Look under the radar. Injuries, a lack of talent around them, playing for a small school -- for numerous reasons, good players often fall through the draft cracks. A great example is Tom Brady, who was overlooked in part because he split time during his senior season at Michigan with a younger, more highly touted quarterback. He fell to the Patriots in the sixth round of the 2000 draft. Three Super Bowl titles later, he's a lock for the Hall of Fame.


Similarly, the market has many strong "sleeper" stocks that may be too small, unexciting, or blandly named to get the attention of most investors. Take J2 Global (JCOM). While dozens of analysts follow the big tech firms, only about seven follow this cloud computer services small-cap, and most investors probably don't know the company. They should. It has upped EPS in all but two years of the past decade, has no long-term debt, and a 16.1% earnings yield, reasons why it gets strong interest from my Buffett- and Joel Greenblatt-based models.


Take risks on the cheap: Marshall University running back Ahmad Bradshaw was considered a top talent heading into the 2007 Draft, but some off-field brushes with the law made him too risky to be an early-round pick. But when he fell all the way to the seventh and final round, the New York Giants snatched him up on the cheap -- and it paid off: Bradshaw has been a major contributor on two Super Bowl-winning Giants squads.


My strategies see a similar story in oil giant BP (BP). The firm has had a ton of bad press -- deservedly so -- for its Gulf of Mexico spill, and more potential lawsuit payouts loom. But its fundamentals are good (39.3% debt/equity ratio; 22% return on equity; 5.1% dividend yield), and it's dirt cheap, trading for just 5 times earnings, 0.3 times sales, and 1.01 times book value. All of that helps earn it high marks from my Lynch-, David Dreman-, and O'Shaughnessy-based strategies.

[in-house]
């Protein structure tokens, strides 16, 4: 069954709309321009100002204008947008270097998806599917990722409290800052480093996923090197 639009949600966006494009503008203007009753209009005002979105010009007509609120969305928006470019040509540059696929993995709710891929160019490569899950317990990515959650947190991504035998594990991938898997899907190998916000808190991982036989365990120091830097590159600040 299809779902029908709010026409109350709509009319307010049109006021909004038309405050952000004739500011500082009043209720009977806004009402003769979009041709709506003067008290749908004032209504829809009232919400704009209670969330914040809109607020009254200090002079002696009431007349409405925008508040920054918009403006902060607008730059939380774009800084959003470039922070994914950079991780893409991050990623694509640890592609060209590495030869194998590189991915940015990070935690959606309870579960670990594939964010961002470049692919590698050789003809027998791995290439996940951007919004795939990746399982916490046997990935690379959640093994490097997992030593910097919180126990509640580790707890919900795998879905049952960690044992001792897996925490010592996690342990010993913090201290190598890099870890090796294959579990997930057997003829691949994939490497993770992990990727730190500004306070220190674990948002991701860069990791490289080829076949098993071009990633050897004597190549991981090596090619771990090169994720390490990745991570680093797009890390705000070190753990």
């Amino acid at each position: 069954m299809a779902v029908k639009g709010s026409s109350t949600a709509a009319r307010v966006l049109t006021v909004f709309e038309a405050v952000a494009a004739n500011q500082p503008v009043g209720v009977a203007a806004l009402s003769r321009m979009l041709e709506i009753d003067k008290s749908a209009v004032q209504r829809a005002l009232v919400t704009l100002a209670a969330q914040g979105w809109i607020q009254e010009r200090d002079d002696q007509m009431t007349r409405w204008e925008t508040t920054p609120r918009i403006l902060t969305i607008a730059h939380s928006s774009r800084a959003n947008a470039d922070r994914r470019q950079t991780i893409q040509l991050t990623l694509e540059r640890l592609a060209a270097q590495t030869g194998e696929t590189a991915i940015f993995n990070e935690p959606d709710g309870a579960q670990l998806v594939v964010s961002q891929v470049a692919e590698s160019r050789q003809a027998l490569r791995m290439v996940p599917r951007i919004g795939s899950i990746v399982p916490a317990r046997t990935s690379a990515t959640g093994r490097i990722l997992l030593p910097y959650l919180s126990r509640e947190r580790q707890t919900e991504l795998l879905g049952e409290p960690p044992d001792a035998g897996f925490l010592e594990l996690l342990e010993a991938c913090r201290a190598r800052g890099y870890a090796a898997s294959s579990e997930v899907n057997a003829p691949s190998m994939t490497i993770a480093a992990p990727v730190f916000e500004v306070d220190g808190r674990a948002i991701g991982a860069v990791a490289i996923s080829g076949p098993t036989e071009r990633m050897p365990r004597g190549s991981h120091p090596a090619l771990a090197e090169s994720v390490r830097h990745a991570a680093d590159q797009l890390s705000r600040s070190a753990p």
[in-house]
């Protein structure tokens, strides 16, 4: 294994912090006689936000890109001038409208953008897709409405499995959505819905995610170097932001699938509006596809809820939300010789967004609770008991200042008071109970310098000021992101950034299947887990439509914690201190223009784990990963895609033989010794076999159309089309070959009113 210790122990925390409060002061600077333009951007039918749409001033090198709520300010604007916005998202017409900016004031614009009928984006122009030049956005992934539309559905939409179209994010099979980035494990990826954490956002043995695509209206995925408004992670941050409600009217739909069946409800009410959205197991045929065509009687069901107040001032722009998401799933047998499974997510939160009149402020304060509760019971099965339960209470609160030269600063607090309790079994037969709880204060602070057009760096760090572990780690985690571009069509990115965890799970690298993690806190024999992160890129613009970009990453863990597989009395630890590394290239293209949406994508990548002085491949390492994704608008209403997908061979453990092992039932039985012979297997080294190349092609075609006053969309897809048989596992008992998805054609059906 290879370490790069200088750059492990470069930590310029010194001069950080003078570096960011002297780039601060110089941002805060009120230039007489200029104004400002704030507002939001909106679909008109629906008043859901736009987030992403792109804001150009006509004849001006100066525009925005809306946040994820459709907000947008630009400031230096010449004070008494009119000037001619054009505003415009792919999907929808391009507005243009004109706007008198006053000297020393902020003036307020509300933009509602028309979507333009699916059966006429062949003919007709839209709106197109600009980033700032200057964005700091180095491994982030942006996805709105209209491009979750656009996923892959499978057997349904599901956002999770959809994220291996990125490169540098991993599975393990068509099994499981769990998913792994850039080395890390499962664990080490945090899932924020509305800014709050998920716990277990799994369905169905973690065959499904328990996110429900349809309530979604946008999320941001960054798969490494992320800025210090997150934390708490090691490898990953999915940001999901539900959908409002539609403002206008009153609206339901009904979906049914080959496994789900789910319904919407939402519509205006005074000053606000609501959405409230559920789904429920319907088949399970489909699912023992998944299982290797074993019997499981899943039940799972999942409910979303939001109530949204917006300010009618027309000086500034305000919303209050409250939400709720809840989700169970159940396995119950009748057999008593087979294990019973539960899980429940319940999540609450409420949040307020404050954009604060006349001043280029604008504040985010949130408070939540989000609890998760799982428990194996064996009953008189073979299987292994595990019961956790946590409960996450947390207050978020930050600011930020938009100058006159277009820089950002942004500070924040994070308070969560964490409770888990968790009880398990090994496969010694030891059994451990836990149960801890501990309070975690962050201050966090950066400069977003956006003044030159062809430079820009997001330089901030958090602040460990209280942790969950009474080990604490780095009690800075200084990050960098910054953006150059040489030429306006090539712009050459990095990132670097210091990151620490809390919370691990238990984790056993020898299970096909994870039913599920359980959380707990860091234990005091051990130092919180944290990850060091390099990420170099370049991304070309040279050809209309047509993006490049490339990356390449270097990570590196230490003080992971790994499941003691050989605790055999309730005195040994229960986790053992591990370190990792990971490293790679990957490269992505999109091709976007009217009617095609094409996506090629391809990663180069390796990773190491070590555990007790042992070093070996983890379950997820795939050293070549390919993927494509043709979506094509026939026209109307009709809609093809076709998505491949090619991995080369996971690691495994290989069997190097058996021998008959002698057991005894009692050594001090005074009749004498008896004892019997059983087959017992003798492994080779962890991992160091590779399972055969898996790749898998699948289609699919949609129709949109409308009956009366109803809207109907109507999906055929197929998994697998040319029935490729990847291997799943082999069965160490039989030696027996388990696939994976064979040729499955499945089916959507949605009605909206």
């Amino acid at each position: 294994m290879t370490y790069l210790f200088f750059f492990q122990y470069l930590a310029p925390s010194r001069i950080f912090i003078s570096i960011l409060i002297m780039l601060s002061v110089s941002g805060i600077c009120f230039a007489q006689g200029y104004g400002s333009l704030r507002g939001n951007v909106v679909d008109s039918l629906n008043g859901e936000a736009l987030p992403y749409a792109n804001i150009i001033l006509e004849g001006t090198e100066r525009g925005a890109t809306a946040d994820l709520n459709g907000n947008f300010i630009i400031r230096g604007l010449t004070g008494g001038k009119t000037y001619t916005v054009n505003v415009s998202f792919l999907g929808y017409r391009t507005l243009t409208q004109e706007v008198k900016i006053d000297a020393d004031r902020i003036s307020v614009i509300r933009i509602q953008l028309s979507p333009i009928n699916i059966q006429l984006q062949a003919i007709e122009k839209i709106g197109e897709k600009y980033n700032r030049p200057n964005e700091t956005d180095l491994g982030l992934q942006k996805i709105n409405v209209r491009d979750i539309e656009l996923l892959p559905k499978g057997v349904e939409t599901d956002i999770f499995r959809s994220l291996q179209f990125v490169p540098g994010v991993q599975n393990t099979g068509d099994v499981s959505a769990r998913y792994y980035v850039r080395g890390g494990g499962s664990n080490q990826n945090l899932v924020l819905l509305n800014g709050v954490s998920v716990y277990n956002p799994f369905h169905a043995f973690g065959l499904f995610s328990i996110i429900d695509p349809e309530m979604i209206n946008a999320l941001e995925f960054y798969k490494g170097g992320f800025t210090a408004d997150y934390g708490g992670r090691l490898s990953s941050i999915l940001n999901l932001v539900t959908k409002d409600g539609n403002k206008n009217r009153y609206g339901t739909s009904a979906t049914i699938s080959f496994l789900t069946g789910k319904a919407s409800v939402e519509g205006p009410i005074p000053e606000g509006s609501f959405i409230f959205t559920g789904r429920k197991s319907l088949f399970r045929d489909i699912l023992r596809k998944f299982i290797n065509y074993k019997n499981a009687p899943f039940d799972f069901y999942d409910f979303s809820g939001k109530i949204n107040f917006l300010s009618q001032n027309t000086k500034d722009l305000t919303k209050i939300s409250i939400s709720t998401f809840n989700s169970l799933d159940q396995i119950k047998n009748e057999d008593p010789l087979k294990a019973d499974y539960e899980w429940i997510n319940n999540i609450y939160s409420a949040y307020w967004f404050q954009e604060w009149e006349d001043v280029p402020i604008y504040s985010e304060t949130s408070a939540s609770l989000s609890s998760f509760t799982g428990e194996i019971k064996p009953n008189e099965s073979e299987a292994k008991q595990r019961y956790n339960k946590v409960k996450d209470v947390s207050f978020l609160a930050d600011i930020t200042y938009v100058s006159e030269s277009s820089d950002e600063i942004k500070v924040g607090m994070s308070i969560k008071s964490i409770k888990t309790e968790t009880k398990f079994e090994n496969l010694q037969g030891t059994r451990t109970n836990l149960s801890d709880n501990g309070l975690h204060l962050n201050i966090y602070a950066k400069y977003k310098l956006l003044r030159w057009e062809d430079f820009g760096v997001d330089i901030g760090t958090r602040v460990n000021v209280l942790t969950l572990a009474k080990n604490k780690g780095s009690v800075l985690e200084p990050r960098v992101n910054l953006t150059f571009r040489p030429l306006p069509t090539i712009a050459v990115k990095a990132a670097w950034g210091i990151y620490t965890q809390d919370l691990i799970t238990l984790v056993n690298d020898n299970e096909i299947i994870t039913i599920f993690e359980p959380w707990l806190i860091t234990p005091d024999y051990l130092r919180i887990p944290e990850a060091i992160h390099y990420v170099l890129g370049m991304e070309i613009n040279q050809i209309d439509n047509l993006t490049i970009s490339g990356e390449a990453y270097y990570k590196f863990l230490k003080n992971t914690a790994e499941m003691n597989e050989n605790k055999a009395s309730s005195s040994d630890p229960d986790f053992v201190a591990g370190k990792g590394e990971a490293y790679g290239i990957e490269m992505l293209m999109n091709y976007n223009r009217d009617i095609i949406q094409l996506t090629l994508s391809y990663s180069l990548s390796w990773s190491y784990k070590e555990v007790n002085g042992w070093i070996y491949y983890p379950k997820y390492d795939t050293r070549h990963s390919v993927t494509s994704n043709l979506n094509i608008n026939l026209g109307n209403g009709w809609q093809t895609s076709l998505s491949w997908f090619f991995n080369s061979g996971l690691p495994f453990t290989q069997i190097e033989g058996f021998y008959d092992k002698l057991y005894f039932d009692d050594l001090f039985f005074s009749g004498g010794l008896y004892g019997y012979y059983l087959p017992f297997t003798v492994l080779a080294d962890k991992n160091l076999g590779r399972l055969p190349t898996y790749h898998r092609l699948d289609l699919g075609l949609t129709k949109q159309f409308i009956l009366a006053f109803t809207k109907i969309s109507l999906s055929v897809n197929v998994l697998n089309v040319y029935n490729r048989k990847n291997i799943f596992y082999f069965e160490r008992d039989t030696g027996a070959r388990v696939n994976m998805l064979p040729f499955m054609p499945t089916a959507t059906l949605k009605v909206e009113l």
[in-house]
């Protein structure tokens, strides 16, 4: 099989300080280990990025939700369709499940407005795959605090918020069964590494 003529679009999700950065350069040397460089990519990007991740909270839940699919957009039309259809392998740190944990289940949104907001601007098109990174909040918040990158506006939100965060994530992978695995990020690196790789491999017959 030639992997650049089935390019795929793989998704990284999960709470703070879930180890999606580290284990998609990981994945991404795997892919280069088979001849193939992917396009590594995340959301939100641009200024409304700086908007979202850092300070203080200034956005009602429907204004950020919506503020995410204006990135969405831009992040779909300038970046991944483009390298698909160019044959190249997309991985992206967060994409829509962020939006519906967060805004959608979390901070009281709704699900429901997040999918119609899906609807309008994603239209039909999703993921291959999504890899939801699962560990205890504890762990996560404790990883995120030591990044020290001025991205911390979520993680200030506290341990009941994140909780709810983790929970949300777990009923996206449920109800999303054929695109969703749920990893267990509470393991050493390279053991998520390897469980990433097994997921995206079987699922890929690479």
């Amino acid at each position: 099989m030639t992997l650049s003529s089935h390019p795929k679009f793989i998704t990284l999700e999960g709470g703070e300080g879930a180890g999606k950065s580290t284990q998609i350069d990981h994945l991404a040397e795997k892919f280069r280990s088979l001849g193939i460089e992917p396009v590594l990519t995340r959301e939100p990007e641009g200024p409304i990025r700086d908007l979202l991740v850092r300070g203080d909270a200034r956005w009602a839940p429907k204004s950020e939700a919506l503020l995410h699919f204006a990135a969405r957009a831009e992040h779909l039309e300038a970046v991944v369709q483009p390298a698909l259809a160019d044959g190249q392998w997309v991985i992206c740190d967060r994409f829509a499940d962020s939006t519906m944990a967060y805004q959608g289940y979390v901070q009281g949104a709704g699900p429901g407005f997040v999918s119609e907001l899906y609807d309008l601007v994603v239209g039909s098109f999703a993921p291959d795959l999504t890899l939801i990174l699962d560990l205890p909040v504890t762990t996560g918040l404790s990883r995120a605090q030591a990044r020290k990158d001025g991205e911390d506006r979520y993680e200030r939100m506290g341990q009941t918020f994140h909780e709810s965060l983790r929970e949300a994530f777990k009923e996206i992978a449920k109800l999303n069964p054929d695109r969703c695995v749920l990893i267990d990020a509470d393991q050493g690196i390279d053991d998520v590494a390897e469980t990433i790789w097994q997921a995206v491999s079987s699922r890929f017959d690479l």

There's one final broader lesson to take from the draft, though it has more to do with what happens well after the selections are made: Give your picks the chance to succeed, but don't get too emotionally attached to them.

Just as the most sure-fire NFL prospects can fall flat on their faces, so too can the most solid-looking stocks. Teams must continually re-evaluate players and be willing to dump failed prospects they once were enamored with; investors must continually re-evaluate their holdings and be willing to sell stocks they once adored when their outlooks change. In both cases it means admitting you were wrong, which is painful. But holding onto mistakes only makes it more difficult to win over the long term.


Now you're on the clock. Draft wisely.


I'm long JCOM, TJX, and BP.


John Reese is founder and CEO of Validea Capital Management and Validea.com, a premium investment research site, and the author of "The Guru Investor: How to Beat the Market Using History's Best Investment Strategies".